A vicious nexus

To ensure that inconvenient research is besmirched and killed, industries are invariably attacking the science and researchers

By Sunita Narain
Published: Thursday 13 December 2018

Illustration: Tarique Aziz

How not to allow inconvenient public research: this has to be a case study that all corporates are taught in business schools. Why do I say this? Because there is a pattern that corporate India follows when it comes to ensuring that such research is besmirched to the point that scientists, who in any case are resistant to join discordant discourses, are pushed to the point to even greater reticence and retirement.

We saw this when it came to pesticide contamination in our food. First, when the issue of pesticide toxicity broke, it was government scientists, weaned on the idea of using pesticides for growth that came to the assistance of the beleaguered pesticide industry. Then when scientists broke rank to do research on the toxicity of pesticides and their link with human health, industry went ballistic. Their strategy was always to ensure that they targeted each researcher individually; they attacked the science and then invariably went after the individual.

This was the case with government scientists working on endosulfan poisoning in Kerala’s Kasaragod district; government scientists who dared to do research on the health impacts of pesticide usage in cotton fields of Andhra Pradesh or Maharashtra and those who started to investigate other such cases. The actions from industry were always quick and nasty and sadly effective. This is why, in the past few years, there is little research on pesticide toxicity—no Indian government scientist will take on this task as it would invite retaliation.

But why am I writing this now? Because the same strategy is at play to ensure the inconvenient research on the sources of air pollution is besmirched and killed.

The Ministry of Earth Sciences (MOES) published a recent report on the sources of air pollution in Delhi. From the date the report was published the Society for Indian Automobile Manufacturers (SIAM) has been hammering away at it—disputing facts and challenging its conclusions. When questions on the technical issues raised in the report were answered, it has continued to lobby against the report. Why? Why should this scientific report raise the hackles of SIAM? Why this virulent campaign?

Because this report is inconvenient. It establishes that vehicles contribute 40 per cent of the total pollution load in Delhi—roughly half the PM2.5, more than 60 per cent of the NOx emissions and over 80 per cent of carbon monoxide load. All this means that action to combat air pollution must drive changes in the fuel, technology of commercial and light-duty vehicles and must target the numbers so that we can move, but without more individual vehicles.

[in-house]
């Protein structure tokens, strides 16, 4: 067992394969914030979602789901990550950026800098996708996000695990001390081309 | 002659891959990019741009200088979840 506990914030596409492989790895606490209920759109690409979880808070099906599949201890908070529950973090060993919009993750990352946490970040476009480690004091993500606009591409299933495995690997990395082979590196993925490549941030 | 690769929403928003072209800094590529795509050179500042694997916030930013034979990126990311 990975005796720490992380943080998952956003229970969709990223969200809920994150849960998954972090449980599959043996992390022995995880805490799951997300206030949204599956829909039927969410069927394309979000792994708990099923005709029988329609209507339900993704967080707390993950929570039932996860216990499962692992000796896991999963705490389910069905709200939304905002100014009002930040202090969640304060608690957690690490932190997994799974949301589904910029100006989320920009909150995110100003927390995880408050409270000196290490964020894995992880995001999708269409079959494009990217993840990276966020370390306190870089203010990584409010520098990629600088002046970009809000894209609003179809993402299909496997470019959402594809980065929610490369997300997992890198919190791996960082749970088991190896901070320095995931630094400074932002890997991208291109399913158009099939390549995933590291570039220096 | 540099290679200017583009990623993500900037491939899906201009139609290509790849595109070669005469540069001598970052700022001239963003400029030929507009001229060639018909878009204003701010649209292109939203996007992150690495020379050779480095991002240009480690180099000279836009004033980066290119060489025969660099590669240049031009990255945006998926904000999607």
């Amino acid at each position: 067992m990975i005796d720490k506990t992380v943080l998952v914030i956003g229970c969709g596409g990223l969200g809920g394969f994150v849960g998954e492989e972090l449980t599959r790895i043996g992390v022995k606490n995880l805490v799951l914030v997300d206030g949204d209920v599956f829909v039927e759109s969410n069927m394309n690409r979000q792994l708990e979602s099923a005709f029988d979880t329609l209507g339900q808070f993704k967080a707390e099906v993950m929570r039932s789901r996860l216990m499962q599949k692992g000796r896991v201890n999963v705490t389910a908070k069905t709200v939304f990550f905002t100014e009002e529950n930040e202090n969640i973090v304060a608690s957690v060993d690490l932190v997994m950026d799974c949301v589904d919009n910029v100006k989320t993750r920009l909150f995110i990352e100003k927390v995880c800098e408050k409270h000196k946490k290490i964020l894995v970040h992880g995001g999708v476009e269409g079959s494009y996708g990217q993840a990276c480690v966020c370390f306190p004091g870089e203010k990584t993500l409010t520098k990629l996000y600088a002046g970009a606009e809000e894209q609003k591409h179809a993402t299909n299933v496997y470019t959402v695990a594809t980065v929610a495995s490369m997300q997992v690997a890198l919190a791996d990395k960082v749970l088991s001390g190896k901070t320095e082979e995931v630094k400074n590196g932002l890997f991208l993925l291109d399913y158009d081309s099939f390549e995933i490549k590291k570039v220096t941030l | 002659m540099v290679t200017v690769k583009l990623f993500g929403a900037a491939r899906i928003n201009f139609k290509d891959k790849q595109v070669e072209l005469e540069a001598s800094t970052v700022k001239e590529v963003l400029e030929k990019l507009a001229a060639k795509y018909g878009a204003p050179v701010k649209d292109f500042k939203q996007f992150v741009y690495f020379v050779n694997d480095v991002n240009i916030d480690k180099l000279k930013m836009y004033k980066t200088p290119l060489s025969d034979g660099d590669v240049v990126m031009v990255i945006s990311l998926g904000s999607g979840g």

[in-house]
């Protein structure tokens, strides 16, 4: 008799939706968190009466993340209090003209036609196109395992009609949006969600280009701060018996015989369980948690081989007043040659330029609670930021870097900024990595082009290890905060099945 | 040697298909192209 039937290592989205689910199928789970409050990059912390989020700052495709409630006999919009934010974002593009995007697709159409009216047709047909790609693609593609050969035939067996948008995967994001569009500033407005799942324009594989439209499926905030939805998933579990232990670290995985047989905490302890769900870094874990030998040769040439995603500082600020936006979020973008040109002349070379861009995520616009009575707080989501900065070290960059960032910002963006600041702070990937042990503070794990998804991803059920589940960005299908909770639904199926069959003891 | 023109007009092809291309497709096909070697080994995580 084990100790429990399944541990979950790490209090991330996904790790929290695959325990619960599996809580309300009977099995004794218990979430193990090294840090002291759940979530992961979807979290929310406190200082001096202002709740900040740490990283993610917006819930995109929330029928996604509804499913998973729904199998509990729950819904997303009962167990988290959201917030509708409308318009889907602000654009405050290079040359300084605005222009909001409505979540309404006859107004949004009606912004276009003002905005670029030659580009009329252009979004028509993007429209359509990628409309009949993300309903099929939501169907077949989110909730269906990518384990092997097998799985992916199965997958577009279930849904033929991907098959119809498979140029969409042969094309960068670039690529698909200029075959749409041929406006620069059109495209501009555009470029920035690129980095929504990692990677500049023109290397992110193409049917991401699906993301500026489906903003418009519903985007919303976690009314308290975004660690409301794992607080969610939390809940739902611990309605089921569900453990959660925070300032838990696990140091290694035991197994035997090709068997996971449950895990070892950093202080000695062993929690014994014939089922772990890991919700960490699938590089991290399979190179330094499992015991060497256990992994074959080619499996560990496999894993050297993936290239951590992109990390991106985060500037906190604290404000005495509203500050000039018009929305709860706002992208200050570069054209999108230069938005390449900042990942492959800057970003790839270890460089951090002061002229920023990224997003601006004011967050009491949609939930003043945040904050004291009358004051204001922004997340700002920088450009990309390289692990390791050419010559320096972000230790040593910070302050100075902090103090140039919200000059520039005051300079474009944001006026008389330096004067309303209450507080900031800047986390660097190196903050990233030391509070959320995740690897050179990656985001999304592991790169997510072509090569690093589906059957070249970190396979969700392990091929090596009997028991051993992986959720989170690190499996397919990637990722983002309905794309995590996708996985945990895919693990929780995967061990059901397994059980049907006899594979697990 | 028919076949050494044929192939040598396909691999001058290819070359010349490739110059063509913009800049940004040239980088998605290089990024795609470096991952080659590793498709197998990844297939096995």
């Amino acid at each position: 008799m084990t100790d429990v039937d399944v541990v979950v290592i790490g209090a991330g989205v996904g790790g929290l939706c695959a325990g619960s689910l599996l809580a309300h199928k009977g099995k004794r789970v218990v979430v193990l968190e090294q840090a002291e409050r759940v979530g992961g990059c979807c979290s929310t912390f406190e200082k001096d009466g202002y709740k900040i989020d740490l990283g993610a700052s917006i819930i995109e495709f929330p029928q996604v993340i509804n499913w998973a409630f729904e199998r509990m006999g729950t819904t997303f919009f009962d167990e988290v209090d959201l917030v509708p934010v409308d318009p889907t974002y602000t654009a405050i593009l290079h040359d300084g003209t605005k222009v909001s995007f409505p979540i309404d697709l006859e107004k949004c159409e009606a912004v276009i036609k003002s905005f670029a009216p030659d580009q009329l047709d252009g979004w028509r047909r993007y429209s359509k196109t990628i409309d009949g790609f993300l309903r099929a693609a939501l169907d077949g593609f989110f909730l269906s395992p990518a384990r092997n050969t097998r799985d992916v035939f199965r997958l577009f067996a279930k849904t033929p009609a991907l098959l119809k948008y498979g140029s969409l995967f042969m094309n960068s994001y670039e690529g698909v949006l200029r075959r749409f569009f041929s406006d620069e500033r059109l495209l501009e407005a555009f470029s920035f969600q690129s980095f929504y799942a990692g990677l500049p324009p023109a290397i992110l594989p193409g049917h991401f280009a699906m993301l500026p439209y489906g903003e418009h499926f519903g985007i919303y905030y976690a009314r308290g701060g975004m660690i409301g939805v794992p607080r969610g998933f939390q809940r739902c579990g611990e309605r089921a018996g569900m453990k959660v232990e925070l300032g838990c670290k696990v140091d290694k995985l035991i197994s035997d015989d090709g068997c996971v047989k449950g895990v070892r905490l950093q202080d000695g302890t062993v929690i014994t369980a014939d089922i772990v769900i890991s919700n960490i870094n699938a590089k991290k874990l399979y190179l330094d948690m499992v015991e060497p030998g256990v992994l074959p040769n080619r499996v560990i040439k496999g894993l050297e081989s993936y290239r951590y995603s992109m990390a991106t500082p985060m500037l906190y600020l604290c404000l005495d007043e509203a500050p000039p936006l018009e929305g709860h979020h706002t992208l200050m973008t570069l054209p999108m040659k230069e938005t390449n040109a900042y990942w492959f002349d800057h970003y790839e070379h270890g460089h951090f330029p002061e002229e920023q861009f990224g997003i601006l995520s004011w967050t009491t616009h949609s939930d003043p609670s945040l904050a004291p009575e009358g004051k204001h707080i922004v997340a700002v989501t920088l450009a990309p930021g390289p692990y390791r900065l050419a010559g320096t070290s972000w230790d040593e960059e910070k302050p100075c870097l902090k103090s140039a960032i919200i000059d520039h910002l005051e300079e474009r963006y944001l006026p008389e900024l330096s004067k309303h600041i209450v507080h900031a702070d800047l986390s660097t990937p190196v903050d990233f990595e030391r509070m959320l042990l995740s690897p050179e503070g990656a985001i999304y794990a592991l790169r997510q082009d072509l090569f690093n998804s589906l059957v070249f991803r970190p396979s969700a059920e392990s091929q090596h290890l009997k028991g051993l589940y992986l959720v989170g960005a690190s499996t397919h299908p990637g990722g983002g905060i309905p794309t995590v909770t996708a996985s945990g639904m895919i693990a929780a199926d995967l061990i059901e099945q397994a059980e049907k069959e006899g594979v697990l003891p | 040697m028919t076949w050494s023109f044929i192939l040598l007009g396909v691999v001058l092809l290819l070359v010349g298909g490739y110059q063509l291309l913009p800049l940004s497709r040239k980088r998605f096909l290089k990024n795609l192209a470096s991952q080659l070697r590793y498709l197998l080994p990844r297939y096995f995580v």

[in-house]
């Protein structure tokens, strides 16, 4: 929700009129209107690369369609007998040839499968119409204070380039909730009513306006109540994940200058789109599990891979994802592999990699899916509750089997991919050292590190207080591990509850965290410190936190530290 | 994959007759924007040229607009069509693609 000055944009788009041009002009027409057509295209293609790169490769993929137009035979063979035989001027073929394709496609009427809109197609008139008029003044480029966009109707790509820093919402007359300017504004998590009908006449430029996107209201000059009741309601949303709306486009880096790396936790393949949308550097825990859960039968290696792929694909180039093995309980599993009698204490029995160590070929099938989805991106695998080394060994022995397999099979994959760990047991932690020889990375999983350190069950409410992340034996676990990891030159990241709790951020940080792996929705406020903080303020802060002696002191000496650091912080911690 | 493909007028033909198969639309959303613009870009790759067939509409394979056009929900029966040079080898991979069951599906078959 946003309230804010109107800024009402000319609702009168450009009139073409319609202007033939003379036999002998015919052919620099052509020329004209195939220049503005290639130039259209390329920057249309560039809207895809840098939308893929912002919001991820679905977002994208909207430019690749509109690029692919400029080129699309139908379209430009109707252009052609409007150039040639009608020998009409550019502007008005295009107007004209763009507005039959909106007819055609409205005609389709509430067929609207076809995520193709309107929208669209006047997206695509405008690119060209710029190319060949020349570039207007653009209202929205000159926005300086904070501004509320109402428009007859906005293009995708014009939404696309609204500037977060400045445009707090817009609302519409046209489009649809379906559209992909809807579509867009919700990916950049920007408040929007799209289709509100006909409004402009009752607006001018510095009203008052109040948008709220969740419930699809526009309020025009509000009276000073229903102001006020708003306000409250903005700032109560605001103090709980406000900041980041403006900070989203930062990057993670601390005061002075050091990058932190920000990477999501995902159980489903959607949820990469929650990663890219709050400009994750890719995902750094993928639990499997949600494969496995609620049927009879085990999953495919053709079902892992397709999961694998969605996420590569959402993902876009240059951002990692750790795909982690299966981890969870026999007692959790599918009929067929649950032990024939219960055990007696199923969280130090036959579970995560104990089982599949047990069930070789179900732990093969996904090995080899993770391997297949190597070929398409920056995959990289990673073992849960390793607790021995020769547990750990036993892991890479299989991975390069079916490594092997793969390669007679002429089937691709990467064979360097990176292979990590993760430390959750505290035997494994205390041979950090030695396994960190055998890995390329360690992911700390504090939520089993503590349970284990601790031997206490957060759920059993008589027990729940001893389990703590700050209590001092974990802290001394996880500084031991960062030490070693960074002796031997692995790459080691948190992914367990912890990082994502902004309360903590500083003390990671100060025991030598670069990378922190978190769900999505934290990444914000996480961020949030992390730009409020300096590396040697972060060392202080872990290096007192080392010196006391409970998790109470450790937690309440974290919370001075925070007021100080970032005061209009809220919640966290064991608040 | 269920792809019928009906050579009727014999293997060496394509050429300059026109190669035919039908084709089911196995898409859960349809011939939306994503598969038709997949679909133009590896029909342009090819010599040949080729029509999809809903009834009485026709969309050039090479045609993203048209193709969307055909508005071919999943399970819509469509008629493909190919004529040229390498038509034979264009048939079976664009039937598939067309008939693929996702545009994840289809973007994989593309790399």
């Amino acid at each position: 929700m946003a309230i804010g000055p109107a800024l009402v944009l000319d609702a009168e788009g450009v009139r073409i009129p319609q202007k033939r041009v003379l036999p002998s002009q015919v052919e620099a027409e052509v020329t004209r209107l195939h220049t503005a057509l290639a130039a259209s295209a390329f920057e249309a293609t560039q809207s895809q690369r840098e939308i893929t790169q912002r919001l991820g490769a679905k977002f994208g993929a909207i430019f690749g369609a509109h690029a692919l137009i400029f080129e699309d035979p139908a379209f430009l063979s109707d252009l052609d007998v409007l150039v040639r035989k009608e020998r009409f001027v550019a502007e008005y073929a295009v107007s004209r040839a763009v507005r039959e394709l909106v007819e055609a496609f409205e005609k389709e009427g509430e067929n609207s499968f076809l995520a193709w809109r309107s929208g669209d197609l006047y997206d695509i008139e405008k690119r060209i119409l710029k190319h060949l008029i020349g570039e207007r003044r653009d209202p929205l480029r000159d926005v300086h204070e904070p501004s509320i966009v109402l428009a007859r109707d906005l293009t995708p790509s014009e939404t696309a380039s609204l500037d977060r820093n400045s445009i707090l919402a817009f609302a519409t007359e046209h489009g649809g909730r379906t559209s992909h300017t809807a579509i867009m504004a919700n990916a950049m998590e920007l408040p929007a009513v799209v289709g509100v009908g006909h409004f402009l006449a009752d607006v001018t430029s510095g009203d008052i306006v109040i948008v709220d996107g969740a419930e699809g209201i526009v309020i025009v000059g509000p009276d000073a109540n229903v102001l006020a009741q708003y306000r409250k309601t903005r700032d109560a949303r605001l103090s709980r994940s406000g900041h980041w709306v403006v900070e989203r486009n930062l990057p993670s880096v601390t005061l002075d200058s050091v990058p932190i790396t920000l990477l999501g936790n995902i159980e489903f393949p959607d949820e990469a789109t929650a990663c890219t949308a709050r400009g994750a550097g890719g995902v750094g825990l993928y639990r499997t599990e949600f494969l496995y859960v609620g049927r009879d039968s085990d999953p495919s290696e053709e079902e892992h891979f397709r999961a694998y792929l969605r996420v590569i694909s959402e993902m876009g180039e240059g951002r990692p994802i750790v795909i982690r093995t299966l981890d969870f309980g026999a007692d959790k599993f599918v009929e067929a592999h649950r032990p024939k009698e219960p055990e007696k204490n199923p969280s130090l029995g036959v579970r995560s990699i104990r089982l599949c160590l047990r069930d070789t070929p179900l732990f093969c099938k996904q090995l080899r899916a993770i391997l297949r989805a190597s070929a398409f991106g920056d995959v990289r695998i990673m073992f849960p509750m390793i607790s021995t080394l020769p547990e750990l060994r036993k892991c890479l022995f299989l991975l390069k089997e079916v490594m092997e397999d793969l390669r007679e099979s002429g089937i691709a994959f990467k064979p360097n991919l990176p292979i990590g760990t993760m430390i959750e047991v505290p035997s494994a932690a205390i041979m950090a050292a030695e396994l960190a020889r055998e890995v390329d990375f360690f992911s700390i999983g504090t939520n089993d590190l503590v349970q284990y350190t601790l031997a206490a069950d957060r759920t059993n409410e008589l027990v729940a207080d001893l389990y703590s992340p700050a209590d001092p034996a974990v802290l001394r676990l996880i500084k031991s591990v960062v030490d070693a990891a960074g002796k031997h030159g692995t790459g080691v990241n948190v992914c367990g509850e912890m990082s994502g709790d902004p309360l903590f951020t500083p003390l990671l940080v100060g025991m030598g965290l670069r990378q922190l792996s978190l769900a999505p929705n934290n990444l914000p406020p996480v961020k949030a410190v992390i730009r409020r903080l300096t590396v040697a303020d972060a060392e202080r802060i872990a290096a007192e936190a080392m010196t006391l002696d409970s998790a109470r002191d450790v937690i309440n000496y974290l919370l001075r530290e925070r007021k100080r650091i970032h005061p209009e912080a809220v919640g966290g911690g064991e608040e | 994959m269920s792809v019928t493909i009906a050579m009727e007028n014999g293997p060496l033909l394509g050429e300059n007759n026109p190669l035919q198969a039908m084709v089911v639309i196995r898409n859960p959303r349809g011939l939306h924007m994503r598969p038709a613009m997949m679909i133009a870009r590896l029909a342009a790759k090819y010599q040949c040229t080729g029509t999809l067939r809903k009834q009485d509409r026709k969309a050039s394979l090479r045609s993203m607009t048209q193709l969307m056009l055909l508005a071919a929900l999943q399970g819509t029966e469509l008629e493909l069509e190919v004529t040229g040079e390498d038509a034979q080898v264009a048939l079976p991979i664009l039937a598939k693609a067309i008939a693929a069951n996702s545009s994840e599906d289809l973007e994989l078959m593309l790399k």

So, what does SIAM want? It wants government to back down and take this research off its website. But this is not all. It also has its pet research for which it wants credence. This research has been supported by another government ministry, the Department of Heavy Industry, and has been done by the Automotive Research Association of India (ARAI) and The Energy and Resource Institute (TERI). This study “establishes” that vehicles only contribute some 15-23 per cent of the PM2.5 load in the city. Even less when you take into account PM10. It is dust that is the bigger problem—adding up to 42 per cent of the pollution load.

Even if you put aside the obvious conflict of interest of the ministry that is in charge of promoting the vehicle industry or of the automotive research association, which is directly funded by the vehicle manufacturers, the fact is that comparing the two studies is completely erroneous. The MOES study is an emission inventory, which looks at total pollution load from different sources. While the ARAI-TERI study is source apportionment—which takes the particulates and fingerprints—or tracks—back to the sources. Apples and oranges, scientifically speaking.

Given the toxicity of the air we are breathing we need to address all sources of pollution—vehicles, industry and dust. But industry needs to be in the clear—somebody else is responsible. Not us. We are a small part of the problem, they say. The ARAI-TERI study helped them establish this. Now, they do not want the apple-cart rocked.

So, they have no worry about the fallout of this attack. They are going all out—even requisitioning the services of eminent scientists in questioning the results. It is inconvenient. It is wrong. I say this with some confidence that the same vehicle industry cannot anymore argue that air pollution is not toxic or that diesel emissions are not likely carcinogenic. This is what they tried hard to “establish” through their science for the past some years. So, I believe, public science will survive the assault of industry. It must.

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